I’ve been saying it from the beginning, far too many people with the “last night I stayed at a Holliday Inn Express and today I’m a lawyer” syndrome. The feds only have a couple of things they can do, and neither will stop 502 or 64. The feds can stop the state from licencing and taxing marijuana, they cannot force the state to criminalize possession though, so any way you slice it it will be legal (under state law) to posses marijuana, which is a GIANT step in the right direction. The feds have engaged in an all out war on California’s medical marijuana industry, yet it thrives without missing a beat. They can only go after dispensarys and the large grows. Individuals who choose to smoke have ZERO to worry about. People who grow less than 100 plants have ZERO to worry about. And there isn’t a damn thing the feds can do to change that. The feds let the state’s handle 98% of prohibition while the feds worry about the SUPER BIG fish. Without the state’s help, the feds are as powerless as a blind baby. All the nut cases begging for the feds to swoop in and crush democracy really need to turn the law and order off for three minutes and take a breath. That nonsense will never happen, more importantly it CANNOT legally happen. That’s why medical marijuana has been allowed to grow and grow. If the feds could have stopped it, they would have. This genie is out of the bottle, and everyone is about to get a BIG dose of freedom. Sit back, relax, and enjoy the show. Its a great day to be an American!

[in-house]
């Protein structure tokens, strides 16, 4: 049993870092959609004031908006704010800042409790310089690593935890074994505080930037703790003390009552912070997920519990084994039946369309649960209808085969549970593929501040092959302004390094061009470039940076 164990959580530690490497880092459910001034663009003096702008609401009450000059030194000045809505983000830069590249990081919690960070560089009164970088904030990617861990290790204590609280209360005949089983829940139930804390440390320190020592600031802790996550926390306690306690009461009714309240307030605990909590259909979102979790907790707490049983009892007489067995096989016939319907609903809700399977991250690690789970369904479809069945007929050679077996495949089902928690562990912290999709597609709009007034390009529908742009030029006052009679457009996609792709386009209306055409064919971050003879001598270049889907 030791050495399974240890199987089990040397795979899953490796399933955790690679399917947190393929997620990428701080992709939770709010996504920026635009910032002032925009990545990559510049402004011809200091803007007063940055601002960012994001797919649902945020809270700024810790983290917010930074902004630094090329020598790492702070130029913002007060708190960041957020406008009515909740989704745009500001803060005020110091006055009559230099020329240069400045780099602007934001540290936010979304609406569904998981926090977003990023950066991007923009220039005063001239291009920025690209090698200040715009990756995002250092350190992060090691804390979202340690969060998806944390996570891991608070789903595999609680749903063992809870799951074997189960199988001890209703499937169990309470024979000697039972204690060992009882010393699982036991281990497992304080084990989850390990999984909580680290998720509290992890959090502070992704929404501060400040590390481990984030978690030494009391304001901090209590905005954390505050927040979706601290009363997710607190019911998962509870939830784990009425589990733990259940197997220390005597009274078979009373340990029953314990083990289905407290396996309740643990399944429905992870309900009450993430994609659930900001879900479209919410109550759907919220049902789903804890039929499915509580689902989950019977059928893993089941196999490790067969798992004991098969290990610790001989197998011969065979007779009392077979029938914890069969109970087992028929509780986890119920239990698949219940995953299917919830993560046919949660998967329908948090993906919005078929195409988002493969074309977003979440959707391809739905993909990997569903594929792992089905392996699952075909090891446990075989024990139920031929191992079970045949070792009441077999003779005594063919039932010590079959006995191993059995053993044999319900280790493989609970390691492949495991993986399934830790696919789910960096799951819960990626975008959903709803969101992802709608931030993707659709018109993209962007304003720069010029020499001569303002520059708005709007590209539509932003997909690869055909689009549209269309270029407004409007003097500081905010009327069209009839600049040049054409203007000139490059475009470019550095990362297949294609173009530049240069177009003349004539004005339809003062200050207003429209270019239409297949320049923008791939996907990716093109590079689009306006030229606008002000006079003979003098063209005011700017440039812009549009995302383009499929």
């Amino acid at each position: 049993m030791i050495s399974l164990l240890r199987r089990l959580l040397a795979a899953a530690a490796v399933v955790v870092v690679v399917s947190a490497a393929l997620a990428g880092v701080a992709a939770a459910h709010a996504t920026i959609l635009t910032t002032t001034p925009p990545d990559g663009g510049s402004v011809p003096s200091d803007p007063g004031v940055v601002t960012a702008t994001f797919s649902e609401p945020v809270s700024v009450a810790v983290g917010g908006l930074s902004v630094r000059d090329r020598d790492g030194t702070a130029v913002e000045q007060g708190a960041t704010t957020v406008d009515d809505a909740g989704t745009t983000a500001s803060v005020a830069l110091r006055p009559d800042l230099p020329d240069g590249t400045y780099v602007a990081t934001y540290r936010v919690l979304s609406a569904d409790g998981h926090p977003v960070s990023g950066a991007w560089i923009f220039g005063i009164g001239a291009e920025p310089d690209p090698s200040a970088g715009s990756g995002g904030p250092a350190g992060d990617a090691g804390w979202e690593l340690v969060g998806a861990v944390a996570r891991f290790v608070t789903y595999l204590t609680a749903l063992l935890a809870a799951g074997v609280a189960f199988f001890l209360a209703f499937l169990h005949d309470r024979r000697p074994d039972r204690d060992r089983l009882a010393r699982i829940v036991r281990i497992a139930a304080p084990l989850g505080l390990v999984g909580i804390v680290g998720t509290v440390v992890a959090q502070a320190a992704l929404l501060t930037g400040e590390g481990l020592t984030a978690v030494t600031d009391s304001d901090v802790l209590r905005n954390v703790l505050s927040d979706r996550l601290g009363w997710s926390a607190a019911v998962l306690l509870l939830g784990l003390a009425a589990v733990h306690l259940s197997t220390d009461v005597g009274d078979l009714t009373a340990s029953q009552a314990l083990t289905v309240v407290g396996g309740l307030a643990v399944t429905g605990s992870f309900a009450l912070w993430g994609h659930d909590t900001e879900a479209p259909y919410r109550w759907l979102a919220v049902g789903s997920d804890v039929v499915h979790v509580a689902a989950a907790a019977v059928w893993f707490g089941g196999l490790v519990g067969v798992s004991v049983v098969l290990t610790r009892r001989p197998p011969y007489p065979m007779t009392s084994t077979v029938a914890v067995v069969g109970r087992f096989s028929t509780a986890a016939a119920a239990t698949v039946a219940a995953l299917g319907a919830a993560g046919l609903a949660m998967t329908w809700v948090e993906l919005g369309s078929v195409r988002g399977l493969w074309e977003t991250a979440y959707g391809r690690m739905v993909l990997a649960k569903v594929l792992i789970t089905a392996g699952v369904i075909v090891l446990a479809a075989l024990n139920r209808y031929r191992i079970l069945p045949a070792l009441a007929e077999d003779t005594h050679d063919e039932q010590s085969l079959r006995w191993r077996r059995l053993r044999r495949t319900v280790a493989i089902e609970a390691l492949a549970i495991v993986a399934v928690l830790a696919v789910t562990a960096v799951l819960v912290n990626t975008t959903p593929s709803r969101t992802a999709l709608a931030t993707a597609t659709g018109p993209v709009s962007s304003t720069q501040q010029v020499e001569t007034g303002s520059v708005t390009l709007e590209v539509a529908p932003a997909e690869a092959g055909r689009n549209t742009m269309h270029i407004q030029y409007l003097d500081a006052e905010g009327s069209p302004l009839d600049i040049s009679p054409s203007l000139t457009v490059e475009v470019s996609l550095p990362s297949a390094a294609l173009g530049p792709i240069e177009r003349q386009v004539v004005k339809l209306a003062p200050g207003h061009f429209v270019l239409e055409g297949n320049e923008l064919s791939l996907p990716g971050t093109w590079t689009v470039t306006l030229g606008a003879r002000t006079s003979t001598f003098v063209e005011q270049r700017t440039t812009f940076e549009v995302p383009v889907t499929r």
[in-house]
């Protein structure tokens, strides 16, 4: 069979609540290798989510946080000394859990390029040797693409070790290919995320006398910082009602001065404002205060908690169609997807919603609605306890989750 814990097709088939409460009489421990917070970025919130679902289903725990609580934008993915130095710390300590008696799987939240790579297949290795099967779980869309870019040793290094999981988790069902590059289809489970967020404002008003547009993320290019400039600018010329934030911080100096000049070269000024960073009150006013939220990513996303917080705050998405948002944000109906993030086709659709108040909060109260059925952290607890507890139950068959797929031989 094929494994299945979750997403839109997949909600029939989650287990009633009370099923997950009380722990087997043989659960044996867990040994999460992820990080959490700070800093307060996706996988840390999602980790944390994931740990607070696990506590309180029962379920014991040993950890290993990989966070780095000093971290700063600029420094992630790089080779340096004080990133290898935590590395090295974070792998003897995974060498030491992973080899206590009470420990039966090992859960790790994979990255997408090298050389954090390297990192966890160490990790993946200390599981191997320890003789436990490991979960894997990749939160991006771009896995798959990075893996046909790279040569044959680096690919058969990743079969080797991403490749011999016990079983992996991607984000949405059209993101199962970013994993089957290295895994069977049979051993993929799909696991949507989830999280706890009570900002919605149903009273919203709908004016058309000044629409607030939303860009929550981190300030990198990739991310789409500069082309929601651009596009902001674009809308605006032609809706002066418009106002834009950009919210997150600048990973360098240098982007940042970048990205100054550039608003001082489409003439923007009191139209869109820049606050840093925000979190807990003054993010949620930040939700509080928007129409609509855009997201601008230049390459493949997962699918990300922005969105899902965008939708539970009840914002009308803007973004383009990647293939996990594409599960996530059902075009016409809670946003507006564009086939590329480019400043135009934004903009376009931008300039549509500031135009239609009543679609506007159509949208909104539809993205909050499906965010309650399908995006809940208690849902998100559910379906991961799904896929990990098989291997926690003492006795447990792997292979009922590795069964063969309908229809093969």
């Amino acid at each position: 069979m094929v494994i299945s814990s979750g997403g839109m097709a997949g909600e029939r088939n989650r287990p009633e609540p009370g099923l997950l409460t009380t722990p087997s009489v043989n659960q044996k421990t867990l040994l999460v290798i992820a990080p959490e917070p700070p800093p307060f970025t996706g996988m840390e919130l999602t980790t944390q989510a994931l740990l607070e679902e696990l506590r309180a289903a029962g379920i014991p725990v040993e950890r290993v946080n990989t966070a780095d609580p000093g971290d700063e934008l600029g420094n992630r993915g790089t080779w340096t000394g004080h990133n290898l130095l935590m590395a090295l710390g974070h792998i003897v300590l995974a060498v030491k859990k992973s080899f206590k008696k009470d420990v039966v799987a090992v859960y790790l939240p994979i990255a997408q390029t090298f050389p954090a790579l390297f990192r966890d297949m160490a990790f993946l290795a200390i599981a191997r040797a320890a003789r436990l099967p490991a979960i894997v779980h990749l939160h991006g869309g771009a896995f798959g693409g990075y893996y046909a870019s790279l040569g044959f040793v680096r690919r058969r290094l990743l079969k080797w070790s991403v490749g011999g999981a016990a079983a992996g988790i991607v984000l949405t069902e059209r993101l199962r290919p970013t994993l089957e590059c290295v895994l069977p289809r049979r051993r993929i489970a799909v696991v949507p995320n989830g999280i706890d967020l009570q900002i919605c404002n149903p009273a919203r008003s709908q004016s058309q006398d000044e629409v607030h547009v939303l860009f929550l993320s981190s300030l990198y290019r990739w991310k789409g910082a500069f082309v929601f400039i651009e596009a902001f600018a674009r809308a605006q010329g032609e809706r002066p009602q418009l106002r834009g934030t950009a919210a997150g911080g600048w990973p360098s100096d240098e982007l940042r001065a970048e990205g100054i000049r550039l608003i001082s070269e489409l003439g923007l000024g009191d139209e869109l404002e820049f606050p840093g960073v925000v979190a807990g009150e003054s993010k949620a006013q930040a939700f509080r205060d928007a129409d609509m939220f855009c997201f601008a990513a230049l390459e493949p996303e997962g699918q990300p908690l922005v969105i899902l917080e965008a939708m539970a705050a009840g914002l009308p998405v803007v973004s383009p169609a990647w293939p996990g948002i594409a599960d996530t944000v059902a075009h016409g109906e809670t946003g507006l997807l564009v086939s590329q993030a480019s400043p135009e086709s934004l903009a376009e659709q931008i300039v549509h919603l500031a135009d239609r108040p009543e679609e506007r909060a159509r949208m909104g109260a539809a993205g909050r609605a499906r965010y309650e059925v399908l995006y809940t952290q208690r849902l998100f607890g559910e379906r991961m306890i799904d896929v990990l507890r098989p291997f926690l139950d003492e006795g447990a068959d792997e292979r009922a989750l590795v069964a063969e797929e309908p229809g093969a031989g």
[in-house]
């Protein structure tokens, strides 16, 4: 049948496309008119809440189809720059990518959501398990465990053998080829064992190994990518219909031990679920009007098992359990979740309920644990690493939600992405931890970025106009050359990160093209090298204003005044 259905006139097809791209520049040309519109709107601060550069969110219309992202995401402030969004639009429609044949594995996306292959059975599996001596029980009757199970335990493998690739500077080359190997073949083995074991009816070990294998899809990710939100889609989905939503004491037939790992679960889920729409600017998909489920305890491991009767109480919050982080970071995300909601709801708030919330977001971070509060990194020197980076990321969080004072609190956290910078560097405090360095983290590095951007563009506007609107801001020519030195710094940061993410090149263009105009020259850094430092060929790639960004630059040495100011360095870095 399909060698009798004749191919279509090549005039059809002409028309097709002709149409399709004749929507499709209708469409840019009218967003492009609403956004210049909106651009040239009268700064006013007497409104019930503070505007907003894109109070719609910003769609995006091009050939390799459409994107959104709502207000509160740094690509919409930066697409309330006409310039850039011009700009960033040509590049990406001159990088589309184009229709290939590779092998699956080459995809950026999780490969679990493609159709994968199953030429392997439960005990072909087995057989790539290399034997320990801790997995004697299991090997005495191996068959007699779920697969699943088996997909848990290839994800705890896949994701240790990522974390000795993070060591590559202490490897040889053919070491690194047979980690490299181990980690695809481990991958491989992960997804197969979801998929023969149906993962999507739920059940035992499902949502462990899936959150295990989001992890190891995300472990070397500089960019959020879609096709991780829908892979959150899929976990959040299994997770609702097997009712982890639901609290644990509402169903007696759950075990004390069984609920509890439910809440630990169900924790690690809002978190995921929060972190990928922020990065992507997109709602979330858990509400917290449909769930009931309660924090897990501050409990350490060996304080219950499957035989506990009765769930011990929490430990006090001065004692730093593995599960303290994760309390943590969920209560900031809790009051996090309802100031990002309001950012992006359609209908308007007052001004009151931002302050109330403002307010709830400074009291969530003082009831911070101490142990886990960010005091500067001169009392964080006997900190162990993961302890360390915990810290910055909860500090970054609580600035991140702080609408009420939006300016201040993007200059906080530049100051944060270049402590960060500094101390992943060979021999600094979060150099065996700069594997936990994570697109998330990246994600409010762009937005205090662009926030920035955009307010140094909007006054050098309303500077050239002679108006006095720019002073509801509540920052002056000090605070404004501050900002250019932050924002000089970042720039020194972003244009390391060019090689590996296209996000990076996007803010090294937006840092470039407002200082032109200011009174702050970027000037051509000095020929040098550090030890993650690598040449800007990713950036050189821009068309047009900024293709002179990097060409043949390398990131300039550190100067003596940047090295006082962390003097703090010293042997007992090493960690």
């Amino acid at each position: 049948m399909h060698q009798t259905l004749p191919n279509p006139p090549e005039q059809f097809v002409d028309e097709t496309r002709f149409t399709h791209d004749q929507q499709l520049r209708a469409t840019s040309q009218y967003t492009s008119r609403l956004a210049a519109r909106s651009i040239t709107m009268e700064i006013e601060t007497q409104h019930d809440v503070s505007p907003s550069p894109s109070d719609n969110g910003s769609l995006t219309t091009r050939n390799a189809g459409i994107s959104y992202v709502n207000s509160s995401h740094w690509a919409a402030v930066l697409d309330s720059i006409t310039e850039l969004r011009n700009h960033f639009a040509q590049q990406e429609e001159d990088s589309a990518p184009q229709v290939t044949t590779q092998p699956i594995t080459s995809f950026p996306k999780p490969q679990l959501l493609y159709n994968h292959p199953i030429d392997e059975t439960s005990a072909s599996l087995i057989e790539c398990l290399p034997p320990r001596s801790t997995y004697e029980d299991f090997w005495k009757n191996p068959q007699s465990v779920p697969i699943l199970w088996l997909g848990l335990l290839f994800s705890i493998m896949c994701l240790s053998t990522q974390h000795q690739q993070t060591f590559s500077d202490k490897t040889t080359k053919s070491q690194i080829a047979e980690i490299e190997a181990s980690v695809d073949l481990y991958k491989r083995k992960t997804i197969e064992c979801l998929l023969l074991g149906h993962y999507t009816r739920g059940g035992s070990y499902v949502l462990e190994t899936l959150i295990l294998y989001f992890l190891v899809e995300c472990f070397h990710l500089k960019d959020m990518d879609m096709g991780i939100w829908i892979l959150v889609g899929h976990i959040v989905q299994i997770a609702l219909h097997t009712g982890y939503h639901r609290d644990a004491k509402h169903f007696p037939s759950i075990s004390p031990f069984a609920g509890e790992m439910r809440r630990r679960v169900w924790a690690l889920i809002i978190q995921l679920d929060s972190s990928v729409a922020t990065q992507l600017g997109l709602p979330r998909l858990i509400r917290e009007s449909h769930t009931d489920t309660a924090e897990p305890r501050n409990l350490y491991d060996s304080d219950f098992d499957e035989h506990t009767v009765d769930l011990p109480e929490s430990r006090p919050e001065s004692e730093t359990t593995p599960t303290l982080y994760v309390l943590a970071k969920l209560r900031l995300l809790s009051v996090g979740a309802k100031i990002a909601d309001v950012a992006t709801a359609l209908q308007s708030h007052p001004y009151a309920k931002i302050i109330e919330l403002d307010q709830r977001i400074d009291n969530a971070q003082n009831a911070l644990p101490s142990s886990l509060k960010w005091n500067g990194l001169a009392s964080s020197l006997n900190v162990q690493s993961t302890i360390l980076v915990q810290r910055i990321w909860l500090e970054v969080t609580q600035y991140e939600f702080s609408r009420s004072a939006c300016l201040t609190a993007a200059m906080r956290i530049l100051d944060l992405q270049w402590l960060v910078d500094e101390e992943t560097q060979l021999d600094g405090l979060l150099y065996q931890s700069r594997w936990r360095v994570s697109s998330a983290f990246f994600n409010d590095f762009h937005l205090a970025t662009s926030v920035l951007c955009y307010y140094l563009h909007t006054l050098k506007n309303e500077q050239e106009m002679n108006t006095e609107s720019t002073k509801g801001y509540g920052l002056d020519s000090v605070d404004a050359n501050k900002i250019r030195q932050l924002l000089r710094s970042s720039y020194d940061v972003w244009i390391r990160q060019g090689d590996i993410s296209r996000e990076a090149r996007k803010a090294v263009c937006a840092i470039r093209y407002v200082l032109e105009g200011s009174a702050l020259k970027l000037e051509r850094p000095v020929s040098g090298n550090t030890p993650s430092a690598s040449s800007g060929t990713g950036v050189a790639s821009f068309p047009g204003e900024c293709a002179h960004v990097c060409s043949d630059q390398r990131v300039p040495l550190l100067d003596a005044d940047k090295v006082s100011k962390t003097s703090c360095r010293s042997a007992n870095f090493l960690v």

• Marcus M December 5, 2012 (9:01 pm)

    Smoke to it

  • Ken December 5, 2012 (9:17 pm)

    I finally found the bong that the babysitter left here many years ago. I set the alarm for midnight. The tiny bud has been in a sealed glass tube for more than 5 years.

    It will be dry and symbolic and I will then go back to bed.

    However.. I have read that it will help my asthma.


  • goodgraces December 5, 2012 (10:56 pm)

    This is the best comment thread I’ve read in a long time.

  • Raven Blackbane December 5, 2012 (11:07 pm)

    The best way to remove a Law is to enforce the hell out of it.

  • derbysailor December 6, 2012 (7:07 am)